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Uncle Goose Gosling Square Building Blocks

Who says all children’s toys have to be bright primary colors?

Highly-saturated primary and secondary colors: you see them on many children’s toys. But your Uncle Goose uses all kinds of carefully coordinated colors, from bright to subtle.

What’s wrong with us? Why aren’t we towing the corporate line when it comes to painting and packaging our toys?

After all, research shows that children tend to prefer bright colors. In part, this is because saturated colors are easier for young, developing eyes to see.

That’s why using bright, highly-saturated colors is a popular mass marketing technique. Bright colors attract the eye. And children tend to like bright colors even more than adults do.

Take a look around you. You can see how many beverage, food, and toy companies use bright colors to target children. 

But color also affects mood and behavior. A steady diet of wild, clashing colors isn’t emotionally or intellectually satisfying for either children or adults.

Over-stimulation is a real concern. It can lead to crankiness and poor learning outcomes.

You don't want to be in "attraction and stimulation" mode at all times. You also need time for reflection and contemplation.

In other words: bright colors are terrific. They stimulate desire and attraction. We love to look at them. But we don’t want to look and play with them all the time!

A subtle, coordinated color approach can enhance emotional and intellectual development.

Even your favorite bright colors can yield more of an impact when paired with more subdued colors. To put it simply: a bright color “pops” when it’s next to something more subtle.

At Uncle Goose, we’re careful about our color choices. Color psychologists link color with brain development, enhanced productivity, and transitioning from childhood to adulthood.

That’s why you’ll see all kinds of carefully coordinated colors on our toys and blocks. Children are very aware of color. They react to them on both a physical and emotional level.

Conversation starters. Look for opportunities to have nuanced and instructive discussions about color with children. Their feelings and thoughts about color can change rapidly as they age. Use our blocks to help guide your conversations.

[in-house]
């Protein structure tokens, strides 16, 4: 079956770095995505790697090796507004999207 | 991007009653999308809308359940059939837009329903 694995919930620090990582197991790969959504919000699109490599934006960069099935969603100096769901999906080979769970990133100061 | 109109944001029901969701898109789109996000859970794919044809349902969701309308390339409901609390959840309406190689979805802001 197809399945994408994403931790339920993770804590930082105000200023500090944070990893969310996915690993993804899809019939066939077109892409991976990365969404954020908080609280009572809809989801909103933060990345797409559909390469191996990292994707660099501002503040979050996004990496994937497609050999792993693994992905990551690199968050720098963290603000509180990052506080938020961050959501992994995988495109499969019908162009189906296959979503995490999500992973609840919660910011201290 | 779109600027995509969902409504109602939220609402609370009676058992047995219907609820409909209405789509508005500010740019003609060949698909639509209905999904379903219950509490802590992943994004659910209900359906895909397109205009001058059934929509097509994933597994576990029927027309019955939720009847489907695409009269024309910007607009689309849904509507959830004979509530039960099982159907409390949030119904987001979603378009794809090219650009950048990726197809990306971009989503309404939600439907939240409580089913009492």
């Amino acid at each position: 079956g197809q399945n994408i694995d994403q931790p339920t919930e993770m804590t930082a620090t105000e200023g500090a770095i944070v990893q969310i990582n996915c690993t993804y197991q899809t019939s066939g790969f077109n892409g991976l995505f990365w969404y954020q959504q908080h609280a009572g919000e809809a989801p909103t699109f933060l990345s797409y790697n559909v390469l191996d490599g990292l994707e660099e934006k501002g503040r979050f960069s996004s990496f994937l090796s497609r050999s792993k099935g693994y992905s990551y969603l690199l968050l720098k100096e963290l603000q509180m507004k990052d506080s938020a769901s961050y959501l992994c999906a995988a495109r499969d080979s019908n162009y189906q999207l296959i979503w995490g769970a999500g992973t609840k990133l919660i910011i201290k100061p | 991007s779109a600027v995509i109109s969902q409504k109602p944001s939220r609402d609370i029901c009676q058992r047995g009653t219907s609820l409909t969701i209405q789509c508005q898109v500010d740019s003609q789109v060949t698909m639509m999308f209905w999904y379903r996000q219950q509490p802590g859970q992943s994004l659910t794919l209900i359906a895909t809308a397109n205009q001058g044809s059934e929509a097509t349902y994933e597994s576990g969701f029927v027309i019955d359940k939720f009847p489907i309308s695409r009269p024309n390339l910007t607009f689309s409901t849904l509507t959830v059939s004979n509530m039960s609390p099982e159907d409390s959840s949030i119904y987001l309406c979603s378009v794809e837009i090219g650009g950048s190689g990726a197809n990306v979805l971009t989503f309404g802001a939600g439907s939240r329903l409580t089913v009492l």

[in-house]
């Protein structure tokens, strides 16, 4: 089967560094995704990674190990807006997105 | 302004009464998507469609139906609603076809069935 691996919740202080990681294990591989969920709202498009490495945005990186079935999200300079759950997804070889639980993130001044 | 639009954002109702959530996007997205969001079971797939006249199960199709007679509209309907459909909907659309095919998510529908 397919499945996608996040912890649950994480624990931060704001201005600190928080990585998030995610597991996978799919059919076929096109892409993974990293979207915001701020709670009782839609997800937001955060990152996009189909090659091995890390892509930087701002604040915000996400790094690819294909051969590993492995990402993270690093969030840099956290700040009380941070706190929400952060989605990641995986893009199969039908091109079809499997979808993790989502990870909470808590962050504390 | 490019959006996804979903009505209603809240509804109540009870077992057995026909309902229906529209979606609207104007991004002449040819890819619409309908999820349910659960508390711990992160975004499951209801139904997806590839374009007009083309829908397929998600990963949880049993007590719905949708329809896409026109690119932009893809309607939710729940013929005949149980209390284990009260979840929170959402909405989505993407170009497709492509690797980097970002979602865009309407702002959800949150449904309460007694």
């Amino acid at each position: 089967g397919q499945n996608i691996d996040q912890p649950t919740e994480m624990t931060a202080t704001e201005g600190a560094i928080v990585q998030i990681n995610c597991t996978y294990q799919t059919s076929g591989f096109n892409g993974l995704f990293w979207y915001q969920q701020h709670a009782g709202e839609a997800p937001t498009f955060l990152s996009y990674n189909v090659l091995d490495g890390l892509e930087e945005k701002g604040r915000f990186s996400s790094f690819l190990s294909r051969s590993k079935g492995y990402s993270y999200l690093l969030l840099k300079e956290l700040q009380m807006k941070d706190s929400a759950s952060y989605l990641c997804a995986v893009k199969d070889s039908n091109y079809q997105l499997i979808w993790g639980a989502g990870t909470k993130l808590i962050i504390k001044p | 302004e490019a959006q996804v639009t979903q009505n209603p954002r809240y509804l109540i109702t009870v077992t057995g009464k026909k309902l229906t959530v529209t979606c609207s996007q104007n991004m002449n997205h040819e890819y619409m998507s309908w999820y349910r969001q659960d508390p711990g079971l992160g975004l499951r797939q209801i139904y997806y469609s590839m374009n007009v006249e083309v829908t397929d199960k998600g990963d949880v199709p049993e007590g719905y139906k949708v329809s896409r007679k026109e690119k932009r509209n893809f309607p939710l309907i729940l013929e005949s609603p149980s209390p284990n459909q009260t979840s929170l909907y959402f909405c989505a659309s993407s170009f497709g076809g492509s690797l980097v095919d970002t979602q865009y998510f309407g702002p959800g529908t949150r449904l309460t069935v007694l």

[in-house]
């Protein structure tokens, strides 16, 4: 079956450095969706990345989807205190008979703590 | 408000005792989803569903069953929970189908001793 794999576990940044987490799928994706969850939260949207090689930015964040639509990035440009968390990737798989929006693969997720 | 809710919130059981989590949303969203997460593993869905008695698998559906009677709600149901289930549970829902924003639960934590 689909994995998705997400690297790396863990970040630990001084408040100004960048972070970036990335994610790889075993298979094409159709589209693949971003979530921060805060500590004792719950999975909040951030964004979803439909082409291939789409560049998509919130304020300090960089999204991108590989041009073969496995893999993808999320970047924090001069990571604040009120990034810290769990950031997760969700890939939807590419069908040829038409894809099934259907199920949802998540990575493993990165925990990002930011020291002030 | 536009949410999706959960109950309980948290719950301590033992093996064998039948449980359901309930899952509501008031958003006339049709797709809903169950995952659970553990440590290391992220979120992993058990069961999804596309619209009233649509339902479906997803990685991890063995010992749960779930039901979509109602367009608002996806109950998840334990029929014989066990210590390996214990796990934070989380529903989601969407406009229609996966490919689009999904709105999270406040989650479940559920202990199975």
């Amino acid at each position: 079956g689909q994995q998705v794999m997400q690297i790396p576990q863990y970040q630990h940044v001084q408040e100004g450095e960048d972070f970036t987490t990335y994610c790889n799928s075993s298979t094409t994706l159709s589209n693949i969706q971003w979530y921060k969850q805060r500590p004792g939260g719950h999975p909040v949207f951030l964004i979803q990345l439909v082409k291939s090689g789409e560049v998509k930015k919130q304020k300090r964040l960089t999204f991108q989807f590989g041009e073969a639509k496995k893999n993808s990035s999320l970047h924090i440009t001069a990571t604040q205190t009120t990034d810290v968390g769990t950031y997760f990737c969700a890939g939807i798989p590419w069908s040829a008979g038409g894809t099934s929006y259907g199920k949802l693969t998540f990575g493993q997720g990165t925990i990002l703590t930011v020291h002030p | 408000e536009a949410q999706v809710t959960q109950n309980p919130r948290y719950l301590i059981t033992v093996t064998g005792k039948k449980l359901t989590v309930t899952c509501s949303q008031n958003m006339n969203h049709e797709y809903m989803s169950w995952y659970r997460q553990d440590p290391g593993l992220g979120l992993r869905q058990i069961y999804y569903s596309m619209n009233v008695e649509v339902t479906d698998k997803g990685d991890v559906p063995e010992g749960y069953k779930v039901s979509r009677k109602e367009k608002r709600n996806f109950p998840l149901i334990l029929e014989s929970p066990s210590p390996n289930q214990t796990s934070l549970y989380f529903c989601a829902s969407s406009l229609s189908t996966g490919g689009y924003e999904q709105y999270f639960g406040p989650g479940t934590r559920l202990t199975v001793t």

For example, you can pick up a block and ask children how yellow makes them feel. You might be surprised to discover that one child might find yellow relaxing - while another child might find it stimulating.

You also might be surprised to learn that some of your adult emotional understanding of color is different than a child’s. For example, you might think of red as an angry color: but a child may associate red as a happy color. What cultural conditioning may be at work here? Why do you feel the way you do? Why do children feel the way they do?

Look for opportunities to ask children about different shades of one color. For example, how do they feel about light blue? How do they feel about dark blue? Do they feel differently about each? Why or why not?

“What’s your favorite color?” is a popular question to ask children. Let them know it’s not a permanent answer! If your child picks one favorite color today, let them know it’s OK to have another favorite color next week.

They probably will! Depending on cultural conditioning, exposure, and physiological changes — children can learn to appreciate a wide variety of colors throughout their lifetimes.

There's more to life than bright primary and secondary colors. Children grasp the emotional impact of colors more than most adults can imagine! 

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